Why Nelly Korda signed with TaylorMade | Wall-to-Wall Equipment
Welcome to Wall-to-Wall Equipment, the Monday morning gear wrap-up in which GOLF equipment editor Jonathan Wall takes you through the latest trends, rumors and breaking news.
Nelly Korda’s equipment future is settled for the next few years. Over the weekend, Korda announced she had parted ways with Swedish clothing company J.Lindeberg to sign a lucrative deal with apparel giant Nike.
On Monday, she made an even more intriguing move, inking a multi-year deal with TaylorMade Golf — GOLF.com first reported the impending signing on Saturday — to play all 14 clubs, including the TP5 golf ball.
Korda ascended to the top spot in women’s golf during her time with Titleist, but according to the 24-year-old, she saw the opportunity to take her game to new heights with TaylorMade’s equipment.
“I signed with TaylorMade because of their proven ability to elevate the game of the best golfers in the world,” she said. “In testing with the TaylorMade Tour Team, it was clear that not only was I working with high-performing equipment, but also a team that shared my passion for working as hard as possible to be in the best position to win. I’m thrilled to be a part of Team TaylorMade.”
This week’s Tournament of Champions event in Orlando will be Korda’s first official start with new TaylorMade gear, but she’s spent the better part of a month testing and getting acclimated to the new setup at Concession Golf Club in Bradenton, Florida.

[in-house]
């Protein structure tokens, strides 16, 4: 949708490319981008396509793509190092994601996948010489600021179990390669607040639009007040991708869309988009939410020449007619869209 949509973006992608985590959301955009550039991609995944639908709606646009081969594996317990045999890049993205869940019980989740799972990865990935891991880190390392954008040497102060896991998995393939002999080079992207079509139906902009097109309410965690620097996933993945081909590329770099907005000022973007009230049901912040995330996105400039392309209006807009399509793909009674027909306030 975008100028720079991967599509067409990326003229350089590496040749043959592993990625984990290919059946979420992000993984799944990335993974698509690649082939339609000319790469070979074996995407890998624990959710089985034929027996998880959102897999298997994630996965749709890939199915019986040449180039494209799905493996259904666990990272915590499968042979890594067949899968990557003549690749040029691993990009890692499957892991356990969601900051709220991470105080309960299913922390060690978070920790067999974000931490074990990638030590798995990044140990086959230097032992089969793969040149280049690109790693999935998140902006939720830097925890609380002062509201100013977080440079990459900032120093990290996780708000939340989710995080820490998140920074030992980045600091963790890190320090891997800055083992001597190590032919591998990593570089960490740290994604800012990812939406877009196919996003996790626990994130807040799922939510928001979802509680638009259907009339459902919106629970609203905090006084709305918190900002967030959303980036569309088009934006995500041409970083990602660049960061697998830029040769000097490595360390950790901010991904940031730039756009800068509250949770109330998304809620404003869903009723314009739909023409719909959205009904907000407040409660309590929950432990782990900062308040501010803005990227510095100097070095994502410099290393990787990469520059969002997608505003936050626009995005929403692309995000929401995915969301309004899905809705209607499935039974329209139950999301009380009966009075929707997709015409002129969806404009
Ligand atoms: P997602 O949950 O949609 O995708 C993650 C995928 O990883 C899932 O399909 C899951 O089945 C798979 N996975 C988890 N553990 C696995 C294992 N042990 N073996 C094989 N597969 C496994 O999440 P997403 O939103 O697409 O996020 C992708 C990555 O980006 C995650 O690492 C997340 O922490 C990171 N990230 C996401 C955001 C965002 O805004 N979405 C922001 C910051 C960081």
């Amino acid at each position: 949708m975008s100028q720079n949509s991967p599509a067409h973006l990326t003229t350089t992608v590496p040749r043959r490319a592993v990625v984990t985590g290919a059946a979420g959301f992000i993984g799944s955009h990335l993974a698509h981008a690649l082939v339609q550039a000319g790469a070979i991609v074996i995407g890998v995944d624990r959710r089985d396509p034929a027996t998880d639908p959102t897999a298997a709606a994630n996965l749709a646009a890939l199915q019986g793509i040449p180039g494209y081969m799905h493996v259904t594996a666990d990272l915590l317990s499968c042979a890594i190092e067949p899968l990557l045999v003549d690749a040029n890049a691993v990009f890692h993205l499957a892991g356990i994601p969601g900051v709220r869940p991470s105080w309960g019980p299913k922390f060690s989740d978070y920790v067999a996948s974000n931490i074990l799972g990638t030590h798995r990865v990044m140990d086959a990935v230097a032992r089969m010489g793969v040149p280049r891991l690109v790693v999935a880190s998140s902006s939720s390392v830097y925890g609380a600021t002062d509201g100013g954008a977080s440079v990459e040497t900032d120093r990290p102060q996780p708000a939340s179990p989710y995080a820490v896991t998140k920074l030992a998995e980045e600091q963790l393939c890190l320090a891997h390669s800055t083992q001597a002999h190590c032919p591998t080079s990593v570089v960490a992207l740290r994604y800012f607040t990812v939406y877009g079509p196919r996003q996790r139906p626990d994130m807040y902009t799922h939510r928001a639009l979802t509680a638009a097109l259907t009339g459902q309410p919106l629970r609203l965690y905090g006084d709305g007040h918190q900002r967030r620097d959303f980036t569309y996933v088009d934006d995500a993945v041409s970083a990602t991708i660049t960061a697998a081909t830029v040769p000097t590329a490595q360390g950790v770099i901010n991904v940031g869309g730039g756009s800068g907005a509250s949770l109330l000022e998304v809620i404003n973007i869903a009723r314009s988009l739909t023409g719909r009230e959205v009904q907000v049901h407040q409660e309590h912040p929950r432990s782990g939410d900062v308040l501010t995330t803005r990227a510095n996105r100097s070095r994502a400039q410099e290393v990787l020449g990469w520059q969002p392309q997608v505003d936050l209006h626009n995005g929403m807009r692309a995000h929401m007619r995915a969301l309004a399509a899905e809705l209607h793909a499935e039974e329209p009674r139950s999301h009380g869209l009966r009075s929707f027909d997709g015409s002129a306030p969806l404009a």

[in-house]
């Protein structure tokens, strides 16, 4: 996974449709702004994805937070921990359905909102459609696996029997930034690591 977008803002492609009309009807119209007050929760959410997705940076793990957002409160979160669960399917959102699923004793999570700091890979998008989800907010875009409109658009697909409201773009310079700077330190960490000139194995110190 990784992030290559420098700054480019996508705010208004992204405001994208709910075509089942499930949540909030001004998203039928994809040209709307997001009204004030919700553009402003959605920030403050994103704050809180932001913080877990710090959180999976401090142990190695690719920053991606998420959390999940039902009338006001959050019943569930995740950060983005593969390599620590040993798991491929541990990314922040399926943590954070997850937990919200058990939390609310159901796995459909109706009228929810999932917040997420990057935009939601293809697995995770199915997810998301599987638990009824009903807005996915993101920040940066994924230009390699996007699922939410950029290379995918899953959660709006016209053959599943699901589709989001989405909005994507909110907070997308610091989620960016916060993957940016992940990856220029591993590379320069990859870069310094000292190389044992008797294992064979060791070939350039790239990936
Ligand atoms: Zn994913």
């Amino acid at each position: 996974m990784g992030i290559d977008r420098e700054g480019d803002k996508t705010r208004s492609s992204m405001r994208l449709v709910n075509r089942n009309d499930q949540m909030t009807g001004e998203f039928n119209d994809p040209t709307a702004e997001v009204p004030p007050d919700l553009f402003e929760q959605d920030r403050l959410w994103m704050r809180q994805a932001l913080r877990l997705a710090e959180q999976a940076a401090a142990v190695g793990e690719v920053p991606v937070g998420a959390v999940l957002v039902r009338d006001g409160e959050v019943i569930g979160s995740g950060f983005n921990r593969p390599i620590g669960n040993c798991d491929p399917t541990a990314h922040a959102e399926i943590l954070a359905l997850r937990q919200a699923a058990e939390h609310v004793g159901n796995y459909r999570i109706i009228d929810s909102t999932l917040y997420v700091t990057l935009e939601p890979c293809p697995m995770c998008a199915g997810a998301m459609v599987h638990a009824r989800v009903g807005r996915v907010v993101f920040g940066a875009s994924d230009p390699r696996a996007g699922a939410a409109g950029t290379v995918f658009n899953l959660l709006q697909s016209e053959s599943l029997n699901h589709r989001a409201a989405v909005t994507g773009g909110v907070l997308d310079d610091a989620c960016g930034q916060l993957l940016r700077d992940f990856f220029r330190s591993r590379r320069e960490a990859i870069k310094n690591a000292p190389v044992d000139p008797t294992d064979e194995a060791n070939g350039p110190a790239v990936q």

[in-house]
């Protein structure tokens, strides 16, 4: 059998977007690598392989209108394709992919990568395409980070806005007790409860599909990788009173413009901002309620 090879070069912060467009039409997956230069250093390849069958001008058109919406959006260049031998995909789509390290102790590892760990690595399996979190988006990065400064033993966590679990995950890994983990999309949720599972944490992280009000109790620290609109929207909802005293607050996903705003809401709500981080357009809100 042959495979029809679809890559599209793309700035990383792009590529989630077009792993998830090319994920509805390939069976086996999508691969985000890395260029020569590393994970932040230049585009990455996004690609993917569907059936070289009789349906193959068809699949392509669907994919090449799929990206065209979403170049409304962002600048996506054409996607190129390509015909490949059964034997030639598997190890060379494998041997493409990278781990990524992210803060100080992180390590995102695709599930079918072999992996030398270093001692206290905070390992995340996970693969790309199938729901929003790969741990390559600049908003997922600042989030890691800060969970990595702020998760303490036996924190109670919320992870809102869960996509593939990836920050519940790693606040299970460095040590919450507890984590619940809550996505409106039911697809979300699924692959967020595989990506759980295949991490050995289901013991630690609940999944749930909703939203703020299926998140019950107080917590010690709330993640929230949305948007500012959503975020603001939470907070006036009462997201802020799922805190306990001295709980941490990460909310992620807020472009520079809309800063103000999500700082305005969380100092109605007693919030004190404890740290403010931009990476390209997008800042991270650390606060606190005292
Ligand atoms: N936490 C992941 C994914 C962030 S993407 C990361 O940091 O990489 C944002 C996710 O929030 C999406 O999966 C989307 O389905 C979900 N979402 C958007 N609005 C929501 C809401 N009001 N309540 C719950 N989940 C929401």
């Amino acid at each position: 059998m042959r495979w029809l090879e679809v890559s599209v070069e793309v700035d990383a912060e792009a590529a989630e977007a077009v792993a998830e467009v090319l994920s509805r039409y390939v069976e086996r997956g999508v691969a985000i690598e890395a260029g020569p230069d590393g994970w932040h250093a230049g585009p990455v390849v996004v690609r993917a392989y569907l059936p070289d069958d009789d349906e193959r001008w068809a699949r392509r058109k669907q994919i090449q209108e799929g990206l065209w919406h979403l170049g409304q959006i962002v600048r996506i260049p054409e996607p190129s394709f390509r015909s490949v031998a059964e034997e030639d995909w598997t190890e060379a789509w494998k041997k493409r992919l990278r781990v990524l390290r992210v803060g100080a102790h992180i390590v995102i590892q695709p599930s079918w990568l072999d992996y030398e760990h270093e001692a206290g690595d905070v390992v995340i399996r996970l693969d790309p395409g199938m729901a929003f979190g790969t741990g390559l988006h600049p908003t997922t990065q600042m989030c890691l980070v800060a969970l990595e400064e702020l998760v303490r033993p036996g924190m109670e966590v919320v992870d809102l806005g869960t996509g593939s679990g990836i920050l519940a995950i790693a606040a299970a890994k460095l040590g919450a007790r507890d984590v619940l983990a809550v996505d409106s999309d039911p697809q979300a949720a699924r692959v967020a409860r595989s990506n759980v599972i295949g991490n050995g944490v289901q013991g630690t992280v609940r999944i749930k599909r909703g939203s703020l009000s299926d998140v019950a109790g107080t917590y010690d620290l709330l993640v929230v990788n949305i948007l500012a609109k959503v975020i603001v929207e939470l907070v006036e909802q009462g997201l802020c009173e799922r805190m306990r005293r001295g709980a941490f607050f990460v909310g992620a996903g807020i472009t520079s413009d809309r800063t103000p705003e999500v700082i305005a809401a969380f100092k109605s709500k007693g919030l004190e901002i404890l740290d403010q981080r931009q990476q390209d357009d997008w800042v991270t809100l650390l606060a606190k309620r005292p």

According to TaylorMade, Korda plans to replace her lightweight Titleist TSR1 driver with the draw-biased Stealth 2 HD (9 degrees), and TS-Series (TSi2 and TSR2) fairway woods with Stealth 2 (15 and 21 degrees). A blended set of P770 (5-6)/P7MC (7-PW) irons and Milled Grind 3 wedges (50, 54 degrees) round out the setup. (With no mention of a lob wedge, it’s very likely Korda will retain a Vokey WedgeWorks prototype for the moment.)
And then there’s the switch from Titleist’s Pro V1 to the TaylorMade TP5. Nothing is more important for elite pros than getting in sync with a new ball. For Korda, it very likely is the gear change that defines her switch to TaylorMade.
One of us
Major equipment manufacturers have been unveiling new clubs at a furious clip over the last few weeks, including Callaway and Ping. While weekend golfers have to wait until the official retail drop to get their hands on Paradym and G430, pros have the luxury of testing literally everything before we even know what’s coming to market.
The thought of testing every available driver might sound daunting to some golfers — but former Masters champion Adam Scott isn’t one of them. The Aussie posted an Instagram snap from an early-week practice session in Hawaii with the caption, “Now testing.”
Resting comfortably in Scott’s bag were three drivers: TaylorMade’s Stealth Plus, Callaway Paradym Triple Diamond and Ping G430 LST. Scott, who was already using Stealth Plus, wanted to know how a few of the new low-spin offerings stacked up against his gamer.
In the end, Scott opted to stick with Stealth Plus. Testing can be lots of fun, but as Scott’s latest session revealed, a well-fit gamer is always going to be tough to beat.